A letter to my son

Your father and I found out last week that you are, with 99% accuracy, a baby boy. I think it’s fairly safe to say you are… our son.


I can’t tell you what growing up would be like for a boy. I didn’t have brothers and was only able to see my male cousins on a few weekends and holidays in a year. I had a boy neighbor whom my sisters and I used to play with when we were younger but I can only recall how much I disliked his attitude problems and how much I feared getting chased by his family’s geese.

When I was in grade school, boys would be nice to me and talk to me about their crushes (which could coincidentally be me) or they would be mean and call me “Loser” then refer to the prettier girl as “Winner.” Yet, I don’t remember having any serious conversations with boys until I was in high school. Even then, I didn’t have a clear picture of how being a guy must be like. I mean your father has told me countless stories about his childhood and teenage years. Still, I’m no expert and will leave it to him to give you more insights on becoming a man.


My only wish in this matter is that you grow up to be a good man. Your father and I will play a huge role in that but we will not always be by your side to watch and guide you. During those times, treat people with kindness and at the minimum, respect. My mother, your grandma, often said (in Tagalog) “If you can’t tell us (your parents) about it then it’s probably not the right thing to do.”

I was bullied a lot growing up. I developed a lot of self-image issues from being told I’m not beautiful or I’m getting too fat. Please don’t be one of those guys, well, those people in general, who don’t think before they speak. Your words could have a lasting impact on people and yes, sometimes, the truth hurts but always consider if it’s necessary to say it.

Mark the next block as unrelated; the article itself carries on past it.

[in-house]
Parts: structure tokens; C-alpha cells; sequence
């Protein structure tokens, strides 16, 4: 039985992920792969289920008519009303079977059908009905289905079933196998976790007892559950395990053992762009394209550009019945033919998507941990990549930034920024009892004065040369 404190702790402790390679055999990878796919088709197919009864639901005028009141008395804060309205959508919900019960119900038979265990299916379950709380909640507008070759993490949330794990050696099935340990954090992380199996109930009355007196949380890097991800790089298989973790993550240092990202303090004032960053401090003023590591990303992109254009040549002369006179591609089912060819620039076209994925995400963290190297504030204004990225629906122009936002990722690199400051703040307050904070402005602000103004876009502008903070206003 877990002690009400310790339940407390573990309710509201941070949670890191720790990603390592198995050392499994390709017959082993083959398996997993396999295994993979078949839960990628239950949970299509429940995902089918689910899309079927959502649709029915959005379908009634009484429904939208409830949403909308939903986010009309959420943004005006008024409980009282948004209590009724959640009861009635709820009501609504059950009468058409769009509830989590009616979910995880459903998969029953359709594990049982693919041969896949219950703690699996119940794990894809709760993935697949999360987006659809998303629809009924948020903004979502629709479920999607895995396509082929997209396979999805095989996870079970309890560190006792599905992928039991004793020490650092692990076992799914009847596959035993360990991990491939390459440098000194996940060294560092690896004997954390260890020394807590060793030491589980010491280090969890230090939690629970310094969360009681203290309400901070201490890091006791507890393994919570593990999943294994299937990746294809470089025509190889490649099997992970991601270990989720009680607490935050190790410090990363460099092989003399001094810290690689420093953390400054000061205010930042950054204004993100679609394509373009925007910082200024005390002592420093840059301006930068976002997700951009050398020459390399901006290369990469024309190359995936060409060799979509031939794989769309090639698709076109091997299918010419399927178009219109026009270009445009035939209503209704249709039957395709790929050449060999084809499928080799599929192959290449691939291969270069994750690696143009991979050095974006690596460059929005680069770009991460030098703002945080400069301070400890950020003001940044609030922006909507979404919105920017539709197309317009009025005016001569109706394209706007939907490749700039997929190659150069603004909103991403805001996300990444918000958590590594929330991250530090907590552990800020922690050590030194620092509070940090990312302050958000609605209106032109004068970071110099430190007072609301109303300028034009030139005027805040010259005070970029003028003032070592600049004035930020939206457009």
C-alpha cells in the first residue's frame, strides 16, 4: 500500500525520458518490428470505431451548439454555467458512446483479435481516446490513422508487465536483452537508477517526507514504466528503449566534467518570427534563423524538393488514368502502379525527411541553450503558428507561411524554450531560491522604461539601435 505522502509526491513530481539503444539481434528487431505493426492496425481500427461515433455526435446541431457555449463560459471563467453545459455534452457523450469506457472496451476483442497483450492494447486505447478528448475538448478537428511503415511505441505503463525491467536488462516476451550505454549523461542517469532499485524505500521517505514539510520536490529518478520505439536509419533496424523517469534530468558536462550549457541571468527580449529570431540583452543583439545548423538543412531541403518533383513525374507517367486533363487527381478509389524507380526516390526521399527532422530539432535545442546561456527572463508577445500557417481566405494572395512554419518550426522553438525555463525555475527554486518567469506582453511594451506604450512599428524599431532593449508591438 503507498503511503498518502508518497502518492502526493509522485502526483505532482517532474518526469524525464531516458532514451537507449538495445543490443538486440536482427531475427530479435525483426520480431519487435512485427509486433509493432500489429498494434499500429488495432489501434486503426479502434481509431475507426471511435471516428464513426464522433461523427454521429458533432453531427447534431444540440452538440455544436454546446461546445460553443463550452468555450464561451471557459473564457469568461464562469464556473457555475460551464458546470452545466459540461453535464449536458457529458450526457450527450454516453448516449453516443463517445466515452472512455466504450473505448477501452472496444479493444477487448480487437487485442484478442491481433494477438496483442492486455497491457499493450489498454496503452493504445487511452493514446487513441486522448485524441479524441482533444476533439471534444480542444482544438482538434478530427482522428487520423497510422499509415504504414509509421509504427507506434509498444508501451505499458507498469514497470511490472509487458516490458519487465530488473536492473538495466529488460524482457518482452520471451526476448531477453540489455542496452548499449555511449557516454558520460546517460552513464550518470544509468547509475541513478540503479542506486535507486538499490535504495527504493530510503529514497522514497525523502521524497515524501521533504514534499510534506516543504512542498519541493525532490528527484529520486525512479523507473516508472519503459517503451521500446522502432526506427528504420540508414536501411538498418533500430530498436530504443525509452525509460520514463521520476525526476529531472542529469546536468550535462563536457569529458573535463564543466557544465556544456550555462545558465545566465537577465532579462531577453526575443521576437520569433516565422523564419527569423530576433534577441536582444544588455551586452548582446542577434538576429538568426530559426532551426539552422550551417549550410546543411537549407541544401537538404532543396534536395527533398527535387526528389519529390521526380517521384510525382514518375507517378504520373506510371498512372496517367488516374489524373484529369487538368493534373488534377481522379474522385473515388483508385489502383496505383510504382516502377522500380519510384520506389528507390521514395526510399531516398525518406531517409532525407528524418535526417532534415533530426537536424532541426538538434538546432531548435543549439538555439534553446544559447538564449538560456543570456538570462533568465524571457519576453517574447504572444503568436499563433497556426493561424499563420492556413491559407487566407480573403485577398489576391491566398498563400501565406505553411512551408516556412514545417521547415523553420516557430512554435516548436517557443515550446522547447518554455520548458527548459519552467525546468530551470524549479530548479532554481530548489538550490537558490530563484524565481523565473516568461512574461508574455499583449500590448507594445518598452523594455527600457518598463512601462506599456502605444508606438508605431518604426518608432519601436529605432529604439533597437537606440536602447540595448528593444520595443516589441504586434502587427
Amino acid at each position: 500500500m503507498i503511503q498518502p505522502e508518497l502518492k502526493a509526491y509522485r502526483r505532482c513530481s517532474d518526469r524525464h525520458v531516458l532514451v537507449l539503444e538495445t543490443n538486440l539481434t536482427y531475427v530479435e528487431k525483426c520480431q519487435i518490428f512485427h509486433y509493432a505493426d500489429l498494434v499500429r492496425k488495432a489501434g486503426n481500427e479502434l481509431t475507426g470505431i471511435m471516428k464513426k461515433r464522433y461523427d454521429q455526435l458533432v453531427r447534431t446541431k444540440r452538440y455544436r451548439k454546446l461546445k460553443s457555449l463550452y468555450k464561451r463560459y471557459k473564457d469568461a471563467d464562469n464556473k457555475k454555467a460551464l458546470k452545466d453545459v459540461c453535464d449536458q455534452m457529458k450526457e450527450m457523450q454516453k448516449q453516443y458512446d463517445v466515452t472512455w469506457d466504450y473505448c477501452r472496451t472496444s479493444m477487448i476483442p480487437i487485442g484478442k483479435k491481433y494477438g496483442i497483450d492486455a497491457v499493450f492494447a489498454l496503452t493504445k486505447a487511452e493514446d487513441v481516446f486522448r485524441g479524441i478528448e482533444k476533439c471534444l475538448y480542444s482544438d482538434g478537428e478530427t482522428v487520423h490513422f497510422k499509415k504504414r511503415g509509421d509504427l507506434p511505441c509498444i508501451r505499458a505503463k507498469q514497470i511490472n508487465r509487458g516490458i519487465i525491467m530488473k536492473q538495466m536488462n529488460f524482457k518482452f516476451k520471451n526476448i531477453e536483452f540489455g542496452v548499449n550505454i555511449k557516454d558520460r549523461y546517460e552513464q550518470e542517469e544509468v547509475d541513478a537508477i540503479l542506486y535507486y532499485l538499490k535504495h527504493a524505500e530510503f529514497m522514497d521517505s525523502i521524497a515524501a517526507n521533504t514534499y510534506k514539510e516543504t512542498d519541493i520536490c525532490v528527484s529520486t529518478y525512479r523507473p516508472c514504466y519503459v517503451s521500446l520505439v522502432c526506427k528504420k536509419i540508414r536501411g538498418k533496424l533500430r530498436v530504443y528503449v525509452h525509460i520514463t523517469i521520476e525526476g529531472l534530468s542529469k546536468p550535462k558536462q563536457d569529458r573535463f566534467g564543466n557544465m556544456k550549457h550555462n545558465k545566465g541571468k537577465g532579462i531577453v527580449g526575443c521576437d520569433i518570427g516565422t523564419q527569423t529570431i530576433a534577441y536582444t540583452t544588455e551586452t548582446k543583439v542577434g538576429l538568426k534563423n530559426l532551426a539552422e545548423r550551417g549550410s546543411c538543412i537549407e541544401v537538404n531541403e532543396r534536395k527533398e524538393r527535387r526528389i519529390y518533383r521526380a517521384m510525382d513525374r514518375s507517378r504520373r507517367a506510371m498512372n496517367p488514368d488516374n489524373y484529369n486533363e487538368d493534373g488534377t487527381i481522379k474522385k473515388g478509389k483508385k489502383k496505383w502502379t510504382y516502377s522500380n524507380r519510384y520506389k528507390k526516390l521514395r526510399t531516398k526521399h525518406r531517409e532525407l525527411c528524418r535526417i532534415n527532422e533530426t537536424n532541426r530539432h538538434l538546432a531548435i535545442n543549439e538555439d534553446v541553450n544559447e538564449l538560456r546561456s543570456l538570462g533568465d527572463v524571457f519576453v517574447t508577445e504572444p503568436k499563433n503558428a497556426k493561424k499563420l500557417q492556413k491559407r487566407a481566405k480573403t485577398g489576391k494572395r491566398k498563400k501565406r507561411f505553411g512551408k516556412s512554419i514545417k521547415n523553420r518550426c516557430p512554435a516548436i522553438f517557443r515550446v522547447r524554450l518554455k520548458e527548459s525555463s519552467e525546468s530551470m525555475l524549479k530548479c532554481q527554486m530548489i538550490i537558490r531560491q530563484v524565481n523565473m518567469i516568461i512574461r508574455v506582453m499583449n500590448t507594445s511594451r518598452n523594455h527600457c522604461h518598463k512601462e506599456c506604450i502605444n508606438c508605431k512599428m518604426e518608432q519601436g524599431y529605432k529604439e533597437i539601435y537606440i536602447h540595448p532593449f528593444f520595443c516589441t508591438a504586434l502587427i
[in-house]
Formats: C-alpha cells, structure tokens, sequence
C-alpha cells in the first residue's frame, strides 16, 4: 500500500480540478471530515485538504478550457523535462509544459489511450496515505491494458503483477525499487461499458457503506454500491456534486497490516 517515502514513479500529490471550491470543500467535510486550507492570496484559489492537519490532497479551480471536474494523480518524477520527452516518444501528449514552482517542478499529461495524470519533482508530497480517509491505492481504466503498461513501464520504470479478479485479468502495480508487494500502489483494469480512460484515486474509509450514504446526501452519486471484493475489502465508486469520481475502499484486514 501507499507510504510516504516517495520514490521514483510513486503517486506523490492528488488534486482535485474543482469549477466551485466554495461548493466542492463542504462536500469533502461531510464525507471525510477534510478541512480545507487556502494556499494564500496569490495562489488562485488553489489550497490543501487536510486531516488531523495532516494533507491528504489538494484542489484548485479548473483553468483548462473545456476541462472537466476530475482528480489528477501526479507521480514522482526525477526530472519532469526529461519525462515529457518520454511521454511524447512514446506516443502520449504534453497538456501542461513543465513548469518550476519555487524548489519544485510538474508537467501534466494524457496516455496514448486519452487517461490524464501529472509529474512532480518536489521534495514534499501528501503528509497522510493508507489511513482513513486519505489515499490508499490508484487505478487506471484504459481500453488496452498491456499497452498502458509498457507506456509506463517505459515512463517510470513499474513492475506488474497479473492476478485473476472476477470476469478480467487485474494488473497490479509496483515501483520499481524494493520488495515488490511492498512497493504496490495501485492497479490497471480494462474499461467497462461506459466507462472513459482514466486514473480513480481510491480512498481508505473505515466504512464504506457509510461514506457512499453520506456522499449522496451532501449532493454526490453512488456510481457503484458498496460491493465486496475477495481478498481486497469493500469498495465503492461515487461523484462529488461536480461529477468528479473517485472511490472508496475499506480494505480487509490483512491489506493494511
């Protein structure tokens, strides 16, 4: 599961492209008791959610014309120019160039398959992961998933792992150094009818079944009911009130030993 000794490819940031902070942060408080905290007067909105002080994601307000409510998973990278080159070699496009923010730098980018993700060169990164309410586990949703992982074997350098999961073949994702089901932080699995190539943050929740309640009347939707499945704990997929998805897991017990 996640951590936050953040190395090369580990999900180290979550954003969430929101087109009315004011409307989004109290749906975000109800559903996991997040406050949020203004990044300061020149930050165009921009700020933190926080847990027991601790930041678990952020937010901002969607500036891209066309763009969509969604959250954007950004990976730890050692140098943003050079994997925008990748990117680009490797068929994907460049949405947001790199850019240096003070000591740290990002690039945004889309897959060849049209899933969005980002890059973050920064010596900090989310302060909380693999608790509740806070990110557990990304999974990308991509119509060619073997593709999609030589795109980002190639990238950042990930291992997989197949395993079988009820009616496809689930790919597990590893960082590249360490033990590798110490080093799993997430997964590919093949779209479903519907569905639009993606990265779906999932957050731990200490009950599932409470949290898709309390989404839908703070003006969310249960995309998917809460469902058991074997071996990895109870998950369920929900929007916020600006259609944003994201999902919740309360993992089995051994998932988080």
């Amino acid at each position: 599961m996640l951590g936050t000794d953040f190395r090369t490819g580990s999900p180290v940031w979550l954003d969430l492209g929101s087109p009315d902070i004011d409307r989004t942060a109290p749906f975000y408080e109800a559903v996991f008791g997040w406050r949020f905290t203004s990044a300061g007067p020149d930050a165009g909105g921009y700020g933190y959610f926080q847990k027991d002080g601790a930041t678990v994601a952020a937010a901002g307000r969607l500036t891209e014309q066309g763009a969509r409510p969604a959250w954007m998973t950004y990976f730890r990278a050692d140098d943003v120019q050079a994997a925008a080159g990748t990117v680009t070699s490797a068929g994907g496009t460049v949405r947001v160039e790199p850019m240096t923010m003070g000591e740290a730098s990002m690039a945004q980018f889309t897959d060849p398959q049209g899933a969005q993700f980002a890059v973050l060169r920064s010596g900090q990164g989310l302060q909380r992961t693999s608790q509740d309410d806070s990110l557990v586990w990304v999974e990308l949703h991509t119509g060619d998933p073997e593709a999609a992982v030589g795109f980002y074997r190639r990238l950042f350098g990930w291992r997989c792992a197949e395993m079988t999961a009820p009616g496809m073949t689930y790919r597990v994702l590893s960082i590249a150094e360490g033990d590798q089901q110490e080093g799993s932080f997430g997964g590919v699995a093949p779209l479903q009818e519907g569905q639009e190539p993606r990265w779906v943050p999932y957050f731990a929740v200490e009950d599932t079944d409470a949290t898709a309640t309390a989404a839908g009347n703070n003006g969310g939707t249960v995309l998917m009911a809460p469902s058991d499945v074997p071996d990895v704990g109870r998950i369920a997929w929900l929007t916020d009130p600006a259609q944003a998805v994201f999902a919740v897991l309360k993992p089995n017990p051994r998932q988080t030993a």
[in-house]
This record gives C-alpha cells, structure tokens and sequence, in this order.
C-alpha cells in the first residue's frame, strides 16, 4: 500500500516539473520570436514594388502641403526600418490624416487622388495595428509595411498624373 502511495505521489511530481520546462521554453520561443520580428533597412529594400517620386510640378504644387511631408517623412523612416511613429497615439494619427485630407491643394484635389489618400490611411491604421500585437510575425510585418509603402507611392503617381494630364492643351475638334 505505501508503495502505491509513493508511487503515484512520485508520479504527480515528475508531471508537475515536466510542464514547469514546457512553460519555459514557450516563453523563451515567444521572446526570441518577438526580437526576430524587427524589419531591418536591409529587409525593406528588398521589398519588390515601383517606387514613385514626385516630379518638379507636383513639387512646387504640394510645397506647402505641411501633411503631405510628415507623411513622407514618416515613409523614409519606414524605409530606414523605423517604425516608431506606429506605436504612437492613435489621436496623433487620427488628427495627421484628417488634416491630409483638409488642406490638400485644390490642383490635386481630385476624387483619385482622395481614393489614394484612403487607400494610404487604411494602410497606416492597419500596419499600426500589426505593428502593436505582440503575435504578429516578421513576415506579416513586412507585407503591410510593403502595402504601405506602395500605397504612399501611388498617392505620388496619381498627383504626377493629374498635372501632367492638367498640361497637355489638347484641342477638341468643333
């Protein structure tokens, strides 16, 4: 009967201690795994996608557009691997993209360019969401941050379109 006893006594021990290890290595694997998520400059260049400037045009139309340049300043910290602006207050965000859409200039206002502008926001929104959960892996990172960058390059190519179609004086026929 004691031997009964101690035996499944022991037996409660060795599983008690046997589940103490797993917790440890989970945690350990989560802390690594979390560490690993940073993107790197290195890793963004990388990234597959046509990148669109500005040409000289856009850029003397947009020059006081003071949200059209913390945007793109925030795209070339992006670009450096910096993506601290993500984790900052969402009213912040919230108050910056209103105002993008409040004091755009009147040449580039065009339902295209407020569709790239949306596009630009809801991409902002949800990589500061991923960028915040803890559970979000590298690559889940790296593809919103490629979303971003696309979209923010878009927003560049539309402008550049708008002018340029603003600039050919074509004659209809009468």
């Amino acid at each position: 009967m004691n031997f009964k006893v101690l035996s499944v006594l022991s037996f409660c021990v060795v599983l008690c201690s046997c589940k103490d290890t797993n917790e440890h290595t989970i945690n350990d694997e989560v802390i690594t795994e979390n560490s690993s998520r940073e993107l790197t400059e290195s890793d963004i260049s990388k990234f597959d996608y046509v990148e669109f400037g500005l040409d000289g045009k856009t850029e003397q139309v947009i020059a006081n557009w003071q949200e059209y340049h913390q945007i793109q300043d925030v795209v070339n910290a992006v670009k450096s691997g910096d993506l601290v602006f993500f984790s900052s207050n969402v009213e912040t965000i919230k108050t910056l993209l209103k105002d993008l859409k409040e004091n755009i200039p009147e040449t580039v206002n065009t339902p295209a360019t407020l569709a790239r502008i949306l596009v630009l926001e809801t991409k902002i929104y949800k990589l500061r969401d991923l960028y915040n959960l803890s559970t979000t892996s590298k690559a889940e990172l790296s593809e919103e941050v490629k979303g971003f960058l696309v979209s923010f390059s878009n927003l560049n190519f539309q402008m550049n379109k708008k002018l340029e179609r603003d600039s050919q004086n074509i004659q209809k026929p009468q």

For instance, before commenting on someone’s weight, think: are you assuming that person is blind or doesn’t see his/her reflection everyday? Are you suggesting that this person should be unhappy with how s/he looks? Are you implying that s/he must not be trying to lose weight in the case that s/he does in fact want to lose weight? I know it’s quite complicated but your grandma has another wise and simple rule: “If you don’t have anything good to say, don’t say anything.”

As for me, I still struggle with my self-image but don’t feel sorry for your mother. I don’t let it get the best of me like I used to and let’s just say being geographically away from insensitive people helps. I’ve gained and lost weight through the years and now, I need to have a healthy weight gain while pregnant with you. However, I want you to know, that heavy as I appear, I have never felt more beautiful as I do, now that I am carrying you.


I love you, son.


My first Mother’s Day


I never thought I’d be a mother. It’s not that I never wanted to have a baby. I just never fully believed I could be a good mother. Since I was young, there had been signs: I had cut my younger sister’s hair all wrong, I had dropped my toddler cousin, I had given up on caring for my rabbit after it chomped my finger… Up to now, I still detest cleaning up, I still feel awkward around children and I still fear the limitations that come with being a parent.

So why am I now having my first ever Mother’s Day? Because I knew that compared to all these doubts, the regret from not even trying to have you… will be so much greater and will most likely be too unbearable.

People say one can never really be absolutely ready for a baby. I agree. But that won’t stop me from hoping that when you come out into this world, I am the strongest mother I can ever be.


Yellow Umbrella


No, it was not under a yellow umbrella in the rain. The day your father met me, I was a “jolog” before it was even a term. The new girl in class, I introduced myself as a big fan of Judy Ann Santos, hence, the mockery that followed.

Our love was neither instant nor easy. Your father and I had to do a lot of waiting to be together. And now, here we are again… anxiously but excitedly… waiting for you.